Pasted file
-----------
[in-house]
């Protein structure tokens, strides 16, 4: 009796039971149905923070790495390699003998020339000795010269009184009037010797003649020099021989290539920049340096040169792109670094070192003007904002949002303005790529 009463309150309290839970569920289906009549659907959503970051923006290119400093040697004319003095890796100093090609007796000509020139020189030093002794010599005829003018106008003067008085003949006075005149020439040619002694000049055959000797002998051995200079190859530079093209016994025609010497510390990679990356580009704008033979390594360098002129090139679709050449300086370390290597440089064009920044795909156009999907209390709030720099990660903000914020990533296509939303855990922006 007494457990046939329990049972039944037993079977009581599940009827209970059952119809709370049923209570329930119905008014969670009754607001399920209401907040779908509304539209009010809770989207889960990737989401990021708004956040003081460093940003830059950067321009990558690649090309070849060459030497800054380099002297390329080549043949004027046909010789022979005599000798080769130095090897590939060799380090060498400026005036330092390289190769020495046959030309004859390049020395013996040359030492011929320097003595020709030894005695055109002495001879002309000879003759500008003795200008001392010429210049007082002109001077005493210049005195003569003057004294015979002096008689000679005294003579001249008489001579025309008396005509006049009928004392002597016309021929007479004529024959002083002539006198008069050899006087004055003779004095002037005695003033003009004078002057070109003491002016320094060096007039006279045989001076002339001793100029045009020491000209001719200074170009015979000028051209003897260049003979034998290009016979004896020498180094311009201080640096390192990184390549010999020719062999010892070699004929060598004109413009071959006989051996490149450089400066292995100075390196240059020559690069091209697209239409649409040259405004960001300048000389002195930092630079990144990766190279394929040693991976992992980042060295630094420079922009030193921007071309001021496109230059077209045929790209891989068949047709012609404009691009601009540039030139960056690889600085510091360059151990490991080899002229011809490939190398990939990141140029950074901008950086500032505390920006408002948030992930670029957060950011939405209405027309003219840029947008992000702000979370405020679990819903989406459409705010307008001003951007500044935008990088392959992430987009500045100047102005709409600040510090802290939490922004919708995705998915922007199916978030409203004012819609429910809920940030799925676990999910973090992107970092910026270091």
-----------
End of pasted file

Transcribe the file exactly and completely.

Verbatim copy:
[in-house]
């Protein structure tokens, strides 16, 4: 009796039971149905923070790495390699003998020339000795010269009184009037010797003649020099021989290539920049340096040169792109670094070192003007904002949002303005790529 009463309150309290839970569920289906009549659907959503970051923006290119400093040697004319003095890796100093090609007796000509020139020189030093002794010599005829003018106008003067008085003949006075005149020439040619002694000049055959000797002998051995200079190859530079093209016994025609010497510390990679990356580009704008033979390594360098002129090139679709050449300086370390290597440089064009920044795909156009999907209390709030720099990660903000914020990533296509939303855990922006 007494457990046939329990049972039944037993079977009581599940009827209970059952119809709370049923209570329930119905008014969670009754607001399920209401907040779908509304539209009010809770989207889960990737989401990021708004956040003081460093940003830059950067321009990558690649090309070849060459030497800054380099002297390329080549043949004027046909010789022979005599000798080769130095090897590939060799380090060498400026005036330092390289190769020495046959030309004859390049020395013996040359030492011929320097003595020709030894005695055109002495001879002309000879003759500008003795200008001392010429210049007082002109001077005493210049005195003569003057004294015979002096008689000679005294003579001249008489001579025309008396005509006049009928004392002597016309021929007479004529024959002083002539006198008069050899006087004055003779004095002037005695003033003009004078002057070109003491002016320094060096007039006279045989001076002339001793100029045009020491000209001719200074170009015979000028051209003897260049003979034998290009016979004896020498180094311009201080640096390192990184390549010999020719062999010892070699004929060598004109413009071959006989051996490149450089400066292995100075390196240059020559690069091209697209239409649409040259405004960001300048000389002195930092630079990144990766190279394929040693991976992992980042060295630094420079922009030193921007071309001021496109230059077209045929790209891989068949047709012609404009691009601009540039030139960056690889600085510091360059151990490991080899002229011809490939190398990939990141140029950074901008950086500032505390920006408002948030992930670029957060950011939405209405027309003219840029947008992000702000979370405020679990819903989406459409705010307008001003951007500044935008990088392959992430987009500045100047102005709409600040510090802290939490922004919708995705998915922007199916978030409203004012819609429910809920940030799925676990999910973090992107970092910026270091």